Last month, the French parliament stood up for small book retailers and voted to ban major online book retailers, including Amazon and the French retailer FNAC, from offering free delivery on book orders.
The idea was that if customers had to pay for delivery for books they would be more inclined to shop at their local bookshop.
However it appears that they did not think the law through properly. Amazon did start charging for delivery, it was just that it charged a Euro cent.
It posted the following FAQ saying:
“We are unfortunately no longer allowed to offer free deliveries for book orders. We have therefore fixed delivery costs at one centime per order [0.01 Euros, or roughly a US penny] containing books and dispatched by Amazon to systematically guarantee the lowest price for your book orders.”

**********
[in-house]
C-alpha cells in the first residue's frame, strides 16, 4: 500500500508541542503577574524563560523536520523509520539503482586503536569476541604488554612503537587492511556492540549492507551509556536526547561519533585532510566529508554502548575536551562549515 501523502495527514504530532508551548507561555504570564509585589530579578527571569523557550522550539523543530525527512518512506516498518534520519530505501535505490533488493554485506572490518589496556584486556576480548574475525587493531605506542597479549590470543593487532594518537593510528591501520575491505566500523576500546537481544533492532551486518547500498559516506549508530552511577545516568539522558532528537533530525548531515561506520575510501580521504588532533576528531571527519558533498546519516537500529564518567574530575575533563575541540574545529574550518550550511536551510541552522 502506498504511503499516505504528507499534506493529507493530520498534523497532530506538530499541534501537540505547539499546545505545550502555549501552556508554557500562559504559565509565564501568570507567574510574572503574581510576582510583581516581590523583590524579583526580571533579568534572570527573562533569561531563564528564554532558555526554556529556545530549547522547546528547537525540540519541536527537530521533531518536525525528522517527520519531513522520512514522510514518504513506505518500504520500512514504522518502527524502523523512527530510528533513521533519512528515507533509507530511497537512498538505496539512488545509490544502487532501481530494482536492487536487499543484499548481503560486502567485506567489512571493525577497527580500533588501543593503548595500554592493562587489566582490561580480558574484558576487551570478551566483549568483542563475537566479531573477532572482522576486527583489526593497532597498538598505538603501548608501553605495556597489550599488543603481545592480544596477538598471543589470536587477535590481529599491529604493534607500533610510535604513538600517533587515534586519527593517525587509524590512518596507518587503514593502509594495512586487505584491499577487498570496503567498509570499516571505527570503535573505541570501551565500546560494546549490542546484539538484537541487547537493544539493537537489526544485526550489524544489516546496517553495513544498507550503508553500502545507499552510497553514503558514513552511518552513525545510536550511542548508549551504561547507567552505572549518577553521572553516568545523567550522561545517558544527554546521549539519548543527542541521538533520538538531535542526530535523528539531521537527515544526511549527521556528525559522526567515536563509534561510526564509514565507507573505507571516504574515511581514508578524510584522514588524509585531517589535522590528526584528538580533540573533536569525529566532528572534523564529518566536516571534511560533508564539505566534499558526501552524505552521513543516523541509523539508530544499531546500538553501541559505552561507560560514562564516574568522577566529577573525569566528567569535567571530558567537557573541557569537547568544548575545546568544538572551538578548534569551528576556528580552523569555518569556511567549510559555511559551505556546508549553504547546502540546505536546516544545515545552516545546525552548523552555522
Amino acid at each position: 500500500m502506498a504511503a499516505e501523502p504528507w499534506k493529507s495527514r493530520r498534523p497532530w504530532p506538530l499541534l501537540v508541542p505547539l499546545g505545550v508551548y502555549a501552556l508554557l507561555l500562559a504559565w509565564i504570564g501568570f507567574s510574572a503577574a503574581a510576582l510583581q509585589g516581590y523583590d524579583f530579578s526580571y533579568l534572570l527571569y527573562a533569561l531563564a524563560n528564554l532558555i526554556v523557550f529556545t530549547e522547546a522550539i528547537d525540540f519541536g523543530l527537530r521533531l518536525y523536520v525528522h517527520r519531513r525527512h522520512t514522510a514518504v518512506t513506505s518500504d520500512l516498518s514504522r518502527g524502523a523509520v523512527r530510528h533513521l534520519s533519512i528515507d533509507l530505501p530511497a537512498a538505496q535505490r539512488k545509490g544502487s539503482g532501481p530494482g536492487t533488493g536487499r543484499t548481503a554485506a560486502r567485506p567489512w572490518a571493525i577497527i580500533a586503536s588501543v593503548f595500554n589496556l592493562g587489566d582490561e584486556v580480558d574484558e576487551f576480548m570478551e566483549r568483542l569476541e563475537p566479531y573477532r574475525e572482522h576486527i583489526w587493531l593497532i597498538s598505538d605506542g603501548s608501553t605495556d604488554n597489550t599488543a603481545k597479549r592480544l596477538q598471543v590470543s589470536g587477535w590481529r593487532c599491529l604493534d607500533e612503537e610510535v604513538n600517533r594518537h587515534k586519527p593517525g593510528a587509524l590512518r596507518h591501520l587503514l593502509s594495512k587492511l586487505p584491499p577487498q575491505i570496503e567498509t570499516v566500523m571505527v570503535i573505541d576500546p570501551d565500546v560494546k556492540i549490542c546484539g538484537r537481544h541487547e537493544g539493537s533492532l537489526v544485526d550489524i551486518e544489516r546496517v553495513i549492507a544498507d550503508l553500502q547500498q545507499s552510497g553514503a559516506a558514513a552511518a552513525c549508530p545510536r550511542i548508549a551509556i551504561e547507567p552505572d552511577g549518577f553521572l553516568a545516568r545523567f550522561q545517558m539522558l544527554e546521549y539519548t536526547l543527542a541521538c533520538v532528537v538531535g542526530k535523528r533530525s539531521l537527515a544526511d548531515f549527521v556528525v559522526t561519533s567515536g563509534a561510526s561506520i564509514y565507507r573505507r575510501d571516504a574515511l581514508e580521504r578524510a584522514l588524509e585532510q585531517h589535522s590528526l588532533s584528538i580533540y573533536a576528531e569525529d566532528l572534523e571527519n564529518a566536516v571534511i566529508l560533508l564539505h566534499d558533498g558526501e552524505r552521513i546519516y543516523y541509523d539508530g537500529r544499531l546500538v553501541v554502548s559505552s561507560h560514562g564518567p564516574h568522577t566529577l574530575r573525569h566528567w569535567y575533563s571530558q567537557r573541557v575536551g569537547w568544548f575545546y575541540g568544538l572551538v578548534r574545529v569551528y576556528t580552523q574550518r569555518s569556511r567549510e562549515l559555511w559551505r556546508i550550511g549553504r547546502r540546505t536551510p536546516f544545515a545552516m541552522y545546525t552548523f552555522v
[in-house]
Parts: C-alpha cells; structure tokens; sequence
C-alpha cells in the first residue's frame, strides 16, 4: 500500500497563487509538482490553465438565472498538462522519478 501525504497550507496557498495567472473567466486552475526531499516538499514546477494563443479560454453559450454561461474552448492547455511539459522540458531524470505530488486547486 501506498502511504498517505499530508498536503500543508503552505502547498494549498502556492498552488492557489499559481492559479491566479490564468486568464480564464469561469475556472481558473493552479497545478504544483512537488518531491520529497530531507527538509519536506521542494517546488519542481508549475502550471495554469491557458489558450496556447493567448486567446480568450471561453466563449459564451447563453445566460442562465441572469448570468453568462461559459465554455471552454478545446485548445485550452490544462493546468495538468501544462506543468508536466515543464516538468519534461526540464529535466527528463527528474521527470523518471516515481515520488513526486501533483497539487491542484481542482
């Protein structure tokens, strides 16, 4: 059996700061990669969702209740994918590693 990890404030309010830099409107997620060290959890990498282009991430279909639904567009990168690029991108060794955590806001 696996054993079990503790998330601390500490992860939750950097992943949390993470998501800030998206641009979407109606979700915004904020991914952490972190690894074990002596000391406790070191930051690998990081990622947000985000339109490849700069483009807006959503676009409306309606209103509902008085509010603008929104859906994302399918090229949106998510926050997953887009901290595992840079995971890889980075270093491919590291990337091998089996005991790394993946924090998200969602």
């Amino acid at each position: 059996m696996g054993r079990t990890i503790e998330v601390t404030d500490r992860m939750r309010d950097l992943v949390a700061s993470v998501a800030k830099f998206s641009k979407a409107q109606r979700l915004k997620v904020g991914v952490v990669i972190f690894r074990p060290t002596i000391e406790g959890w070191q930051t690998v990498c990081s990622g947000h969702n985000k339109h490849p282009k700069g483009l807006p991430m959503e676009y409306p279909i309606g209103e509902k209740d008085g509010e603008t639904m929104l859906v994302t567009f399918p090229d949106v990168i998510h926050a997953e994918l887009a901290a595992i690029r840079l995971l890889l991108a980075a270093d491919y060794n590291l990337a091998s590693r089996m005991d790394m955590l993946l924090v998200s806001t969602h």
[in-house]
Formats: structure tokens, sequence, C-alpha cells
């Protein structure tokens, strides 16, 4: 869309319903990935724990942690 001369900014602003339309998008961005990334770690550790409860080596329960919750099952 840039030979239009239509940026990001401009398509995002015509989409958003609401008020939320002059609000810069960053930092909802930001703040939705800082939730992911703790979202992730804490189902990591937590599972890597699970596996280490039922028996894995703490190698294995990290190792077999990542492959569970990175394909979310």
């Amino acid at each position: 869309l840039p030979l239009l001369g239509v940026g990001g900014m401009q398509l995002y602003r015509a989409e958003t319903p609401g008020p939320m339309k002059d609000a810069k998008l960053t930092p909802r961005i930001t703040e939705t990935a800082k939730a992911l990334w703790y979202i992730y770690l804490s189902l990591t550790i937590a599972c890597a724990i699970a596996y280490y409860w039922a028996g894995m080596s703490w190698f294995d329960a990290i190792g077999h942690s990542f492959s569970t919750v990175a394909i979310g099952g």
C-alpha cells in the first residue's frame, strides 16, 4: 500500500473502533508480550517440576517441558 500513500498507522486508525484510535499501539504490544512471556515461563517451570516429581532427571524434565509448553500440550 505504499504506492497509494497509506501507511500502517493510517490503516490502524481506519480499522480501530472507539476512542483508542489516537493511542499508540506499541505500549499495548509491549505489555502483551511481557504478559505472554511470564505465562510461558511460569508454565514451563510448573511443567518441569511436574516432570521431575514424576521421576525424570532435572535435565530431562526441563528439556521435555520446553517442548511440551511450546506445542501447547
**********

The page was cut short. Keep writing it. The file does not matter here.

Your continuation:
France has had a long running war on major US tech companies flogging books.
In 2011, the country updated an old law related to printed books that then allowed publishers to impose set e-book pricing. In 2012, there was a spat between French lawmakers and Google over the country’s desire to see French media outlets paid for having their content pop up in search results.
In most cases, the solution involved a quick and easy way to regain the upperhand. Google suggested it would sooner cut off French media sites than pay them for the snippets of content it features in search results. This would kill off the newspapers online efforts, or give a commercial advantage to those who did not insist Google paid up.